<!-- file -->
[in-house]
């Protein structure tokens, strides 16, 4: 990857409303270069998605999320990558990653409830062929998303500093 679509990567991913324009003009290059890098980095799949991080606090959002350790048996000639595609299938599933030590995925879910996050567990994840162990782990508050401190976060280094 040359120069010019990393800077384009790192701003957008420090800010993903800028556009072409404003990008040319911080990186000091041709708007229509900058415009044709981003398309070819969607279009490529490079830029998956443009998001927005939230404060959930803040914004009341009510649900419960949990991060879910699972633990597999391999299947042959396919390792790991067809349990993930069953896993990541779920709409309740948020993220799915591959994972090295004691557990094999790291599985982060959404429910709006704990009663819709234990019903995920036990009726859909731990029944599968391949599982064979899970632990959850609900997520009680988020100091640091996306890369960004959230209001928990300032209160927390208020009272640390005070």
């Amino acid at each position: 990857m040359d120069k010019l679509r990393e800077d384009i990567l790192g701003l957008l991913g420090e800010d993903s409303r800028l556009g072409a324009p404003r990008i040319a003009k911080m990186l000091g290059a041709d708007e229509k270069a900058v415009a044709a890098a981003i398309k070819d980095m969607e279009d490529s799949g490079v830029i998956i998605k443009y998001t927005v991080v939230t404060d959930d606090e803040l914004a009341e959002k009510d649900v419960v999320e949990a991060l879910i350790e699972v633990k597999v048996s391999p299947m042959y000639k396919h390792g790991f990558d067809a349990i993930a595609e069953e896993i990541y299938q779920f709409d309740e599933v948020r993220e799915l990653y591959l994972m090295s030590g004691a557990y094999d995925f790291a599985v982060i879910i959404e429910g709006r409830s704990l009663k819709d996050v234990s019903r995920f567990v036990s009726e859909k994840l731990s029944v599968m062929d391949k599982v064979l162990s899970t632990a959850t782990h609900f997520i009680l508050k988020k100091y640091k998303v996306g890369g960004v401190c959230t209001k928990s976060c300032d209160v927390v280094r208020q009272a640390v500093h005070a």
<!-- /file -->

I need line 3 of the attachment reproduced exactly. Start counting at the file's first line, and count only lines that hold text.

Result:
């Amino acid at each position: 990857m040359d120069k010019l679509r990393e800077d384009i990567l790192g701003l957008l991913g420090e800010d993903s409303r800028l556009g072409a324009p404003r990008i040319a003009k911080m990186l000091g290059a041709d708007e229509k270069a900058v415009a044709a890098a981003i398309k070819d980095m969607e279009d490529s799949g490079v830029i998956i998605k443009y998001t927005v991080v939230t404060d959930d606090e803040l914004a009341e959002k009510d649900v419960v999320e949990a991060l879910i350790e699972v633990k597999v048996s391999p299947m042959y000639k396919h390792g790991f990558d067809a349990i993930a595609e069953e896993i990541y299938q779920f709409d309740e599933v948020r993220e799915l990653y591959l994972m090295s030590g004691a557990y094999d995925f790291a599985v982060i879910i959404e429910g709006r409830s704990l009663k819709d996050v234990s019903r995920f567990v036990s009726e859909k994840l731990s029944v599968m062929d391949k599982v064979l162990s899970t632990a959850t782990h609900f997520i009680l508050k988020k100091y640091k998303v996306g890369g960004v401190c959230t209001k928990s976060c300032d209160v927390v280094r208020q009272a640390v500093h005070a």